At the same time, Neville is dedicated to finding other survivors who have not turned. Eventually, he is saved by one such group of people, but discovers that they are not immune as he is. He decides to treat others using his own blood as a serum, while at the same time escaping to the wilderness to start a new life while leaving the mutants to die in the city. Ultimately, Neville is forced to sacrifice himself to stop the Family from overtaking the rest of them, but the survivors make it out, carrying with them a vial of his blood.

Though significantly different from the original novel, all versions of the story deal with a world in which all of humanity has been wiped out by a biological agent, not nuclear war or a natural disaster.

The Road:
This 2006 novel by Cormac McCarthy, which was adapted into a 2009 movie of the same name, takes place in a post-apocalyptic world where a father and son wander the landscape together. Though it is not specified what caused the destruction they are forced to witness and endure, what is clear is the effect it had on the survivors. Most people have given up hope in the ashen landscape, while others struggle to stay alive and some even turn to cannibalism to survive.

The plot involves an unnamed father and son who are venturing south towards the coast because they have realized that they will not survive the winter where they lived. Though the father is dying and they have barely any possessions to speak of, and the land in between is filled with horrors, the two keep going, fending off roving bands of cannibals and raiders and maintaining hope that the coast will be their deliverance.

All along, is father assures his son that they are the “good guys” who are “carrying the fire” through a dark terrible land. In the end, they find no refuge when they reach the sea and are forced to venture back inland, but the father finally succumbs to his illness and dies. He tells his son to maintain hope and to speak to him in his mind after he is gone, and the boy holds a vigil for days over his father’s body when he finally passes on.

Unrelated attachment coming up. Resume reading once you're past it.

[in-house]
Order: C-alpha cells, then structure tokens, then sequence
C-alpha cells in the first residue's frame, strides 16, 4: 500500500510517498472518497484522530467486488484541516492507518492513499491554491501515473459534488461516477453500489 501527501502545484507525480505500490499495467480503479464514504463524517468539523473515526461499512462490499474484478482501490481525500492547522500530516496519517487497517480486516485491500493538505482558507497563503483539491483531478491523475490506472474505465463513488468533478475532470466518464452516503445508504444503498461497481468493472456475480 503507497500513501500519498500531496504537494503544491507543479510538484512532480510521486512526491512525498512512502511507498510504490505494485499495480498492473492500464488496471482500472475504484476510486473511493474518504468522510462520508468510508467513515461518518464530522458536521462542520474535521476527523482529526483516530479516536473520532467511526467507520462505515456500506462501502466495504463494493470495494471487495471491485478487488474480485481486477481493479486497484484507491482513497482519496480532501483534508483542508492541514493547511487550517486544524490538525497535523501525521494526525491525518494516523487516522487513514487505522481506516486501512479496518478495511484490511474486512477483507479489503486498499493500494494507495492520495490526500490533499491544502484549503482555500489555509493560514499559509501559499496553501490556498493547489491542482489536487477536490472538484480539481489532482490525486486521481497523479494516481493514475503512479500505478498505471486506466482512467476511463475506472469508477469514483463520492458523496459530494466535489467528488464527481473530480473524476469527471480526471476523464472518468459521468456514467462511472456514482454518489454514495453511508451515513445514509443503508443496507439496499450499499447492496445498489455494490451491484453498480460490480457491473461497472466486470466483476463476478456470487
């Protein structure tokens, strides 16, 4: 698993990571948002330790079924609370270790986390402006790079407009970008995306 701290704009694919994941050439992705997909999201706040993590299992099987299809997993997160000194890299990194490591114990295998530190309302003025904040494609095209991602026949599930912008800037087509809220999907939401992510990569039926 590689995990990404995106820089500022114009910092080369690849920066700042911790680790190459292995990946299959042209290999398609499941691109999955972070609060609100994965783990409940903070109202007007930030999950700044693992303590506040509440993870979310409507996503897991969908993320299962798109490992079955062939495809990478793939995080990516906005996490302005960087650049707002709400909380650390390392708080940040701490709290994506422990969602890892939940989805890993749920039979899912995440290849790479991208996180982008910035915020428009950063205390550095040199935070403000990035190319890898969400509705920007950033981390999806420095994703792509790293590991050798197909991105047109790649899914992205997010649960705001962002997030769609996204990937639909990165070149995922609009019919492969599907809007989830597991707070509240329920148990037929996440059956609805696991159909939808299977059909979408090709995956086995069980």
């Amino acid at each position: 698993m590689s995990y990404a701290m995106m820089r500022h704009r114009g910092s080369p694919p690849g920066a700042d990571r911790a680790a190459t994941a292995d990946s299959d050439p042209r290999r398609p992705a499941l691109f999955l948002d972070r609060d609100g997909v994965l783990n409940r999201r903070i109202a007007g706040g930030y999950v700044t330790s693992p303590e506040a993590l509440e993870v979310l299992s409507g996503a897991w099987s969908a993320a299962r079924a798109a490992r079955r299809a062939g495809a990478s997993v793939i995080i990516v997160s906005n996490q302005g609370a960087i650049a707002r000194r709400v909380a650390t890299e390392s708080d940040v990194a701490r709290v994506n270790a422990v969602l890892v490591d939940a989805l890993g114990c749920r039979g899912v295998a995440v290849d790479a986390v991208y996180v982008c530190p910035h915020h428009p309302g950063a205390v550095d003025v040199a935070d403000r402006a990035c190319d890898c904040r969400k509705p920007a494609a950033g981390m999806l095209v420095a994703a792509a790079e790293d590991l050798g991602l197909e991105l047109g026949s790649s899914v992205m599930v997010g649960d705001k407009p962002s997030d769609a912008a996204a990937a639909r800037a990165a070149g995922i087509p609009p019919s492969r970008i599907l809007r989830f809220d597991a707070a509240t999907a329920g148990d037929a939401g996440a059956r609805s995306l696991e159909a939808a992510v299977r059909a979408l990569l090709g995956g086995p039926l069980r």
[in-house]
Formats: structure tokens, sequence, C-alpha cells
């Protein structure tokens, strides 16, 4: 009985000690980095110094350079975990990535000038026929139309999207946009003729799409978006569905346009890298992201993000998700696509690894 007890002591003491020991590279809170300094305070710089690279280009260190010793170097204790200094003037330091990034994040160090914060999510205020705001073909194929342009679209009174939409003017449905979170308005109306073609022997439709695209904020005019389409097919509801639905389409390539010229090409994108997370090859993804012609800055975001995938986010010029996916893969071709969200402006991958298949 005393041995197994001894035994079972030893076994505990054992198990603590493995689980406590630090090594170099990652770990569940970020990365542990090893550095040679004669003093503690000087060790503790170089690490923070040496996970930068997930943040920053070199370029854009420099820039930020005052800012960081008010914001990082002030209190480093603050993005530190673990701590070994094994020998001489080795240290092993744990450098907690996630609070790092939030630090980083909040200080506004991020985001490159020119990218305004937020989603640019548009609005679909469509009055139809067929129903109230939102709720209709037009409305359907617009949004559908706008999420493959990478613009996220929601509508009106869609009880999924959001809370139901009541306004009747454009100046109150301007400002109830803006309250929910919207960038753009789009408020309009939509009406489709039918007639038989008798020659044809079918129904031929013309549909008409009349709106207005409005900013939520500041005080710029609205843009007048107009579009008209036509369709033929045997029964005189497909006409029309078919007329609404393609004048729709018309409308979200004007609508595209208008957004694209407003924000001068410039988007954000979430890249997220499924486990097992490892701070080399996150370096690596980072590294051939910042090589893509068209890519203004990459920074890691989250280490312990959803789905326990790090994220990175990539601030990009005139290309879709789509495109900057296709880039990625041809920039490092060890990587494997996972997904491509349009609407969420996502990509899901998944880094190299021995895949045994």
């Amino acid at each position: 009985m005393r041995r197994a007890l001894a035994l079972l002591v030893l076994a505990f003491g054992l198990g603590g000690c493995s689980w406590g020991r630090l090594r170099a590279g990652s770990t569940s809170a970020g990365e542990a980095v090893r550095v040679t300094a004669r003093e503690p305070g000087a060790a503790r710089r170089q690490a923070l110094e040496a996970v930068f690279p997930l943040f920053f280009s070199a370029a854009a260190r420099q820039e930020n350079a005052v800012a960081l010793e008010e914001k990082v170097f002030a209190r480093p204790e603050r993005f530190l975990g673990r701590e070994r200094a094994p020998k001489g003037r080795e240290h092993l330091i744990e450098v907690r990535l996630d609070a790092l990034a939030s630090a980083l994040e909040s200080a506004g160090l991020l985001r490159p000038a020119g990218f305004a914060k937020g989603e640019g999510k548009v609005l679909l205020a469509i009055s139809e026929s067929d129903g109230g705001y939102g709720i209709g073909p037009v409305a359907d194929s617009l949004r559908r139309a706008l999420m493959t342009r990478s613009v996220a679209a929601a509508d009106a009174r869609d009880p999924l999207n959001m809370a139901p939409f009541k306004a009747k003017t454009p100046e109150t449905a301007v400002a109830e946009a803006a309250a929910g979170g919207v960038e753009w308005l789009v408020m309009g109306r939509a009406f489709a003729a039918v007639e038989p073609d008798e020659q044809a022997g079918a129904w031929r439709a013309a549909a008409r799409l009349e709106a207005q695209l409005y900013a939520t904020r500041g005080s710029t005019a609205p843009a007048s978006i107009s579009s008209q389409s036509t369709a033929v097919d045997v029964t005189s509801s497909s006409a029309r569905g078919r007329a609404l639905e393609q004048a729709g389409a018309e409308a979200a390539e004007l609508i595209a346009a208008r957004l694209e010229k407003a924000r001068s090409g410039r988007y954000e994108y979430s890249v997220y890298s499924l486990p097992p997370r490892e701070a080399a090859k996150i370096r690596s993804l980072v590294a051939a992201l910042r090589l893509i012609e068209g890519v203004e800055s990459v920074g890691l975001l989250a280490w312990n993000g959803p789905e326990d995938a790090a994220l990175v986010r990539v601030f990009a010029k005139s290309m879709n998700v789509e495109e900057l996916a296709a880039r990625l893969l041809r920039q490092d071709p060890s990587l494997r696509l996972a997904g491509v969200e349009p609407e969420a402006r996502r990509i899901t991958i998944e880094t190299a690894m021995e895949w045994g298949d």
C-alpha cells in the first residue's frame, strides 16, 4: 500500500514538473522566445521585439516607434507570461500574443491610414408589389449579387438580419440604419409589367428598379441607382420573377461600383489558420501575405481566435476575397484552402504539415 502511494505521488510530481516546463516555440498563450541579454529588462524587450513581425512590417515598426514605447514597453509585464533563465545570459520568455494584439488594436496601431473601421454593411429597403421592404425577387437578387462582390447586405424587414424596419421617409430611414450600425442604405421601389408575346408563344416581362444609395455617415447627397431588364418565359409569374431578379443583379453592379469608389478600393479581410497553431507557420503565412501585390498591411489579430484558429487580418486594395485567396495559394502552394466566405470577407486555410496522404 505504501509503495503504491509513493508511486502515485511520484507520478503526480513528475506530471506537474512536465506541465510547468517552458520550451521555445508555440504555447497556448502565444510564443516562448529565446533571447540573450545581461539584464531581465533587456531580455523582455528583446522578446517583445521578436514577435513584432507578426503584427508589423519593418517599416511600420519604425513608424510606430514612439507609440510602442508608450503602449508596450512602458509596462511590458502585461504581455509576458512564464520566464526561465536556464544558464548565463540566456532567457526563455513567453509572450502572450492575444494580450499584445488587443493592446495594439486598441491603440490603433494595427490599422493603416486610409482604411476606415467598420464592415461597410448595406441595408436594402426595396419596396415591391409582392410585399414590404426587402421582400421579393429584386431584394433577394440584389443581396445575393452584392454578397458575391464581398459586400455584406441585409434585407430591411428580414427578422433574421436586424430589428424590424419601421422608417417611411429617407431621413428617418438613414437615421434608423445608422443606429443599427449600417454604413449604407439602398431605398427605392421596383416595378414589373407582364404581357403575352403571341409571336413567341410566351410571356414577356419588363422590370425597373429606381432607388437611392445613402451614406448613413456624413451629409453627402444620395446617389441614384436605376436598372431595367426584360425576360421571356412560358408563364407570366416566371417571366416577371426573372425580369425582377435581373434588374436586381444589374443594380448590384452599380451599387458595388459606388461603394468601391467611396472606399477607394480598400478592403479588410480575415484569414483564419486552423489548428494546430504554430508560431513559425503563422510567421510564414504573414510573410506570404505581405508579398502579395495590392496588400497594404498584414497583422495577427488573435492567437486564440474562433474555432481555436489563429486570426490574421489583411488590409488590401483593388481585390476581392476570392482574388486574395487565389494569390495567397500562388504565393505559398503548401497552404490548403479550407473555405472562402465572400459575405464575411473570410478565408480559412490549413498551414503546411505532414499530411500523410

With no idea what to do or where to go, he is eventually found by another family who claim to have been tracking them. The father of the group assures him he is one of the “good guys” and asks the son to join them. With no other options available to him, he agrees to join them and they set off together to find a new home.

Inspired by McCarthy’s own relationship with his son, and a great deal of speculation about what the apocalypse would look like, this story is a very personal take on the end civilization and the struggle to survive. Whereas a great deal of the survivors have resorted to unspeakable acts in order to stay alive, McCarthy redeems humanity by showing the lengths to which regular people will go to protect their families and ensure that good people live on when all the world goes to hell.

The Scarlet Plague:
Here we have a post-apocalyptic classic that predates the nuclear age. Written by Jack London and published in 1912, this story was the original “last man on Earth” scenario which inspired such works as I Am Legend and many others. In addition to being based on the idea of a plague wiping out nearly all of humanity, the stories resolution involves the main character imparting his knowledge to others to ensure that something survives when he is gone.

The story is set in San Francisco in the year 2073, sixty-years after a terrible epidemic, known as the Red Death,has depopulated the planet. Enter into this the story’s protagonist, a man named James Howard Smith, a survivors from the pre-plague era. As an aging man living in the San Francisco area, he is faced with the unpleasant question of what will happen when he dies. As one of the few people who is old enough to remember the pre-plague days, he possesses rare knowledge which will be lost.

Through Howard’s narrative, we learn how the plague spread throughout the world and of the struggles of the handful of survivors it left in its wake. This is apparently being told to his grandchildren, who he has decided to teach everything he knows to ensure that his knowledge will not be lost.

Much like the novels it helped inspire, the Scarlet Plague’s real value lies in its personal nature, relating how the struggle to survive goes beyond the mere physical. In the end, it is when people are facing death that what is most important in life is realized and affirmed. Or to put it is as Commander Adama did, “It’s not enough to survive. One must be worthy of survival.” Sorry! My mind keeps going back to BSG with all this post-apocalyptic talk. More on that one later…